The prices of dairy products have risen by about 40% over the past year, official statistics show. There are many reasons for that: shortage of raw milk, higher production costs, shrunken consumption.
In any case, we cannot speak of a monopoly in the sector, as there are dozens of dairies in Bulgaria and the top 30 can be defined as big considering the size of the local market. Most of them are Bulgarian-owned and often family-run businesses. However, there are three foreign-owned companies. The agreed acquisition of Plovdiv-based United Milk Company by Sliven-based Tyrbul - both of them owned by Greek companies - will create a local giant with an annual turnover of close to 200 million levs (100 million euro).
Statistics show that there were 244 dairies in Bulgaria in 2021, up 1% year on year. The output of basic dairy products however declined by 6% for white brine cheese and 4% for yellow kashkaval cheese. The good news is that the output of imitating products containing vegetable oils also dropped, by 5.1%.
Dairies' total sales amounted to 1.07 billion levs (VAT excluded) in 2021, down 3.6% on 2020. The top 30 producers however increased their total revenue by 14% to more than 1.2 billion levs because some of them operate side businesses such as imports, stock breeding, production of sausages and bread.
The top 30 list comprises mainly long-established companies. Some of them are privatized successors to Serdika, the former state-owned giant, others were set up as small producers right after the fall of communism in 1989 and yet third were established with European funds around Bulgaria's EU accession in 2007. Most of them work for the local market but there are also exporters.
The leader by revenue in top 30 is Milky Group Bio, which has production facilities in the city of Haskovo. The company makes dairy products under several brands (Sayana, Na Horoto) and deals in wholesale trade of raw materials for the food industry. In 2021 it posted revenues of 92 million levs from dairy sales and 138 million levs from wholesale.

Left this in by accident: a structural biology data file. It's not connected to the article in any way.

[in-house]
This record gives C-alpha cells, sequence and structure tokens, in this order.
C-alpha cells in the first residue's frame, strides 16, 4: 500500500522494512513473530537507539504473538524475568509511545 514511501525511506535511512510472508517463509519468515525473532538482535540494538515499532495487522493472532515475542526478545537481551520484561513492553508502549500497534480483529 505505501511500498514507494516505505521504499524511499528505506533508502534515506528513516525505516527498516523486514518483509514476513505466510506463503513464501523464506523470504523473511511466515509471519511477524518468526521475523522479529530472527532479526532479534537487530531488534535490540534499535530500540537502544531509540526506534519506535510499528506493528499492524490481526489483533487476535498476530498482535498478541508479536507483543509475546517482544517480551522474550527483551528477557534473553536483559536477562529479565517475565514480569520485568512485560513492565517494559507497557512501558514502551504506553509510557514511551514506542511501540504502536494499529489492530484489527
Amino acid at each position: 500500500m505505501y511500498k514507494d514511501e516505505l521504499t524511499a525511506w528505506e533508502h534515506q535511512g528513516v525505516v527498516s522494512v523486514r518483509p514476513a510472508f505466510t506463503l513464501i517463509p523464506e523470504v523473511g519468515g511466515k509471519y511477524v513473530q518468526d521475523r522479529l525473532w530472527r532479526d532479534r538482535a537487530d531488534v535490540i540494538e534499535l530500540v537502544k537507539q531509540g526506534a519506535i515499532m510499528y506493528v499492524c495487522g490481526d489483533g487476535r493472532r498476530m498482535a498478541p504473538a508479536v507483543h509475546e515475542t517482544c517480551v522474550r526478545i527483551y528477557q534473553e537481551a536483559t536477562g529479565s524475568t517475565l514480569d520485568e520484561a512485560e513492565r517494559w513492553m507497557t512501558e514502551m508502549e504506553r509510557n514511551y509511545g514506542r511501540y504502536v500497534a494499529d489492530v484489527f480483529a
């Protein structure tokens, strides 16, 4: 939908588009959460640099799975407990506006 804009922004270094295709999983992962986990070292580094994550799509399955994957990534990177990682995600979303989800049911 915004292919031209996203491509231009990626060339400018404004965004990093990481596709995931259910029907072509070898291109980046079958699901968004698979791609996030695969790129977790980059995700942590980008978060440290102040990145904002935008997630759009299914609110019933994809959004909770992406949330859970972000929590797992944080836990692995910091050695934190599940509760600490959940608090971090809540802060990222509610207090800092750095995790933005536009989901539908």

Last September Greece's Delta Foods announced it had agreed to sell 100% of its Bulgarian subsidiary United Milk Company (UMC) to Tyrbul, a subsidiary of Greece's Hellenic Dairies. The price was not disclosed but given that UMC's EBITDA amounted to 10 million levs in 2021, it is at least 80 million levs. UMC makes dairy products under the brands of Vereia, Vereia Chudno and Fibella Wave.
The future leader, Tyrbul (now ranked third), is known for its Olympus brand. "Our main markets are the EU, the United States, the Arab countries, China and Australia but our major client remains Greece," sales director Radoslav Pashankov told the Capital Weekly. Exports account for about half of the company's sales.
The fourth on the list, Cremio, makes dairy products under the My Day brand, as well as non-dairy substitutes for confectionery and cooking. The company exports some 60% of its output to more than 40 countries in Europe, Africa and Asia. It was founded in 2006 as Meggle MJ by Germany's Meggle and Lebanon's MJ Pack. Following several changes in ownership, since 2018 it has been solely owned by Georgi Ganovski.
Dimitar Madjarov 2 (fifth in the ranking) was set up in 1991 by the Madjarovs as a family business. The company has two divisions: for production of sausages and for dairy products. The dairy factory is located in the town of Stamboliyski and has the capacity to process up to 80 tonnes of raw milk a day. "The raw material for all fresh milks is of Bulgarian origin. We only use raw milk from selected providers," Dimitar Madjarov told the Capital.